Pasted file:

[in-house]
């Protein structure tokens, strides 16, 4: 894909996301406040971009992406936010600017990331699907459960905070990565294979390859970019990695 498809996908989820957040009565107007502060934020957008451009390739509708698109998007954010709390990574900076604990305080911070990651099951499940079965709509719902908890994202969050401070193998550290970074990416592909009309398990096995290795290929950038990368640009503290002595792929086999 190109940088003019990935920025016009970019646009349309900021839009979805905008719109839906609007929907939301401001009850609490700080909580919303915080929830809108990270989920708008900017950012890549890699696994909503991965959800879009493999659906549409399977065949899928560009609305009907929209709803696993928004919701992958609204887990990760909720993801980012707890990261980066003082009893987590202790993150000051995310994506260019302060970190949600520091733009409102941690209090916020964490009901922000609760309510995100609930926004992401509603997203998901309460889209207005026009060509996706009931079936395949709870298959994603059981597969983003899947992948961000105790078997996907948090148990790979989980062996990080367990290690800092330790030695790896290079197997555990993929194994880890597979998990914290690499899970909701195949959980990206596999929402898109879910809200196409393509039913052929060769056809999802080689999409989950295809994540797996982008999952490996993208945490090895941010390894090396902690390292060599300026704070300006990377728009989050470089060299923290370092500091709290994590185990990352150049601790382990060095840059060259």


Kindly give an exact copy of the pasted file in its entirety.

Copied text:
[in-house]
């Protein structure tokens, strides 16, 4: 894909996301406040971009992406936010600017990331699907459960905070990565294979390859970019990695 498809996908989820957040009565107007502060934020957008451009390739509708698109998007954010709390990574900076604990305080911070990651099951499940079965709509719902908890994202969050401070193998550290970074990416592909009309398990096995290795290929950038990368640009503290002595792929086999 190109940088003019990935920025016009970019646009349309900021839009979805905008719109839906609007929907939301401001009850609490700080909580919303915080929830809108990270989920708008900017950012890549890699696994909503991965959800879009493999659906549409399977065949899928560009609305009907929209709803696993928004919701992958609204887990990760909720993801980012707890990261980066003082009893987590202790993150000051995310994506260019302060970190949600520091733009409102941690209090916020964490009901922000609760309510995100609930926004992401509603997203998901309460889209207005026009060509996706009931079936395949709870298959994603059981597969983003899947992948961000105790078997996907948090148990790979989980062996990080367990290690800092330790030695790896290079197997555990993929194994880890597979998990914290690499899970909701195949959980990206596999929402898109879910809200196409393509039913052929060769056809999802080689999409989950295809994540797996982008999952490996993208945490090895941010390894090396902690390292060599300026704070300006990377728009989050470089060299923290370092500091709290994590185990990352150049601790382990060095840059060259």